The Latte Rebellion by Sarah Jamila Stevenson
After Roger Yee, a Chinese American student, calls Asha, an Indian-Mexican-Irish-American girl, a towel-head during an Inter-Club Council pool party, Asha and her best friend Carey, a Chinese-Caucasian girl, gradually develop an idea to start a club they call The Latte Rebellion. They hope to attract multi-ethnic and racial students at their northern California high school. Refusing to be pigeon-holed into one category, Asha and Carey involve their artist friend Miranda in designing a t-shirt reading Latte Rebellion with a coffee cup logo to promote awareness and raise money for a graduation trip. They set up a website to take t-shirt orders and publicize their ideas, including a manifesto. Their idea takes off, going to more high schools, colleges, the local CSU and UC Berkeley. When Roger Yee uses his student government power to prevent Asha and Carey from forming an official club, they are forced to meet off campus and secretly on campus, due to administration opposition. Their idea spreads like wildfire through the internet, with activities and events springing up all over the country. Asha and Carey learn much about themselves and their goals in life from this experience. While this book contains provocative ideas, but it may become dated due to the references to popular culture scattered throughout the book.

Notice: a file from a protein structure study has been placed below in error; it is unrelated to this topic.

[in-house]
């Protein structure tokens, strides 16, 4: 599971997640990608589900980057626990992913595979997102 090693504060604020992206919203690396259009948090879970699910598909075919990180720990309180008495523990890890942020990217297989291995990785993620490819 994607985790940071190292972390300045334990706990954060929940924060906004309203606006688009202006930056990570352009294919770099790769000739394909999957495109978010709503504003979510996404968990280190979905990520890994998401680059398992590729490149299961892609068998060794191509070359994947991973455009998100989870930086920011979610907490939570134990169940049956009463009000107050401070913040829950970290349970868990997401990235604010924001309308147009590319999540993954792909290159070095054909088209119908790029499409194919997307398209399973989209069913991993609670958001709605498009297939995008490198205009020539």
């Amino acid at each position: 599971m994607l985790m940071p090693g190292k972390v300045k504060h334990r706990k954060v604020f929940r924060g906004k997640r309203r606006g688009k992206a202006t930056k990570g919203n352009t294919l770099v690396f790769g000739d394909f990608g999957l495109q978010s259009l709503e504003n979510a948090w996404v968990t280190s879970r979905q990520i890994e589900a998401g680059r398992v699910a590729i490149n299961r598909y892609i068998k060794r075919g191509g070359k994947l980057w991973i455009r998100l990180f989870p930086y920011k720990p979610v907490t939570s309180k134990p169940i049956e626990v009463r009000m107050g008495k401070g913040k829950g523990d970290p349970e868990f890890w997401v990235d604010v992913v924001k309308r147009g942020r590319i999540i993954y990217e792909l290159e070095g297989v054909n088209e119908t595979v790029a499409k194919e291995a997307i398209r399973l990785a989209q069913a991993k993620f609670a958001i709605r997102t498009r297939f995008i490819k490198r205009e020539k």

Review by Ellie Goldstein Erickson